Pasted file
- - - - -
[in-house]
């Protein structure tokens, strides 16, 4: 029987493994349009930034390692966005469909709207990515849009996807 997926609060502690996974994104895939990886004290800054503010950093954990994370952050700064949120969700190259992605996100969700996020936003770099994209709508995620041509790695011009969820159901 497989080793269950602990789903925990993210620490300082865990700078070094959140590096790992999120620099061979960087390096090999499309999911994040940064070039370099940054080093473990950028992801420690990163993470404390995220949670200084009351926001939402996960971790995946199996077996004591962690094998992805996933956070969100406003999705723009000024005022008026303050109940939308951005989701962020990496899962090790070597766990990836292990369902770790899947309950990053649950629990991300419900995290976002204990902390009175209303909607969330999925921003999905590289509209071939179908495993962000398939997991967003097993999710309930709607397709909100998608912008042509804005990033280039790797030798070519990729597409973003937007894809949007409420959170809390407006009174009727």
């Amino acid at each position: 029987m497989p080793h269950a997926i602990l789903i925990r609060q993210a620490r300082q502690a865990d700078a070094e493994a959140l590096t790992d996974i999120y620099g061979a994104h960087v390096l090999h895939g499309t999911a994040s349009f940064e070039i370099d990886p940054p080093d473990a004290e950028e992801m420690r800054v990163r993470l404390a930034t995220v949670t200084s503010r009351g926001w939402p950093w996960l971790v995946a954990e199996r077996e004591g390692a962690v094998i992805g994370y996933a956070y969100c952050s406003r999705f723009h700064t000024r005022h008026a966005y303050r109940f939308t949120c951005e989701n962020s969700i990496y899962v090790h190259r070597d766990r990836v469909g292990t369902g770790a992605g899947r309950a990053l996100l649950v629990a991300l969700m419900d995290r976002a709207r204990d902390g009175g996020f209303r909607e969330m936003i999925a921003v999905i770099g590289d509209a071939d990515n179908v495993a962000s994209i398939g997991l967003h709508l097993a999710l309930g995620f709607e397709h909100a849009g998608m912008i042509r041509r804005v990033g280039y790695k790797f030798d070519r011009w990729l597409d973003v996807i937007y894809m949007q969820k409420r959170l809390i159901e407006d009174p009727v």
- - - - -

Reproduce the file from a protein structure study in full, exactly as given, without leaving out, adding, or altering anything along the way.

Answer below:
[in-house]
């Protein structure tokens, strides 16, 4: 029987493994349009930034390692966005469909709207990515849009996807 997926609060502690996974994104895939990886004290800054503010950093954990994370952050700064949120969700190259992605996100969700996020936003770099994209709508995620041509790695011009969820159901 497989080793269950602990789903925990993210620490300082865990700078070094959140590096790992999120620099061979960087390096090999499309999911994040940064070039370099940054080093473990950028992801420690990163993470404390995220949670200084009351926001939402996960971790995946199996077996004591962690094998992805996933956070969100406003999705723009000024005022008026303050109940939308951005989701962020990496899962090790070597766990990836292990369902770790899947309950990053649950629990991300419900995290976002204990902390009175209303909607969330999925921003999905590289509209071939179908495993962000398939997991967003097993999710309930709607397709909100998608912008042509804005990033280039790797030798070519990729597409973003937007894809949007409420959170809390407006009174009727």
């Amino acid at each position: 029987m497989p080793h269950a997926i602990l789903i925990r609060q993210a620490r300082q502690a865990d700078a070094e493994a959140l590096t790992d996974i999120y620099g061979a994104h960087v390096l090999h895939g499309t999911a994040s349009f940064e070039i370099d990886p940054p080093d473990a004290e950028e992801m420690r800054v990163r993470l404390a930034t995220v949670t200084s503010r009351g926001w939402p950093w996960l971790v995946a954990e199996r077996e004591g390692a962690v094998i992805g994370y996933a956070y969100c952050s406003r999705f723009h700064t000024r005022h008026a966005y303050r109940f939308t949120c951005e989701n962020s969700i990496y899962v090790h190259r070597d766990r990836v469909g292990t369902g770790a992605g899947r309950a990053l996100l649950v629990a991300l969700m419900d995290r976002a709207r204990d902390g009175g996020f209303r909607e969330m936003i999925a921003v999905i770099g590289d509209a071939d990515n179908v495993a962000s994209i398939g997991l967003h709508l097993a999710l309930g995620f709607e397709h909100a849009g998608m912008i042509r041509r804005v990033g280039y790695k790797f030798d070519r011009w990729l597409d973003v996807i937007y894809m949007q969820k409420r959170l809390i159901e407006d009174p009727v």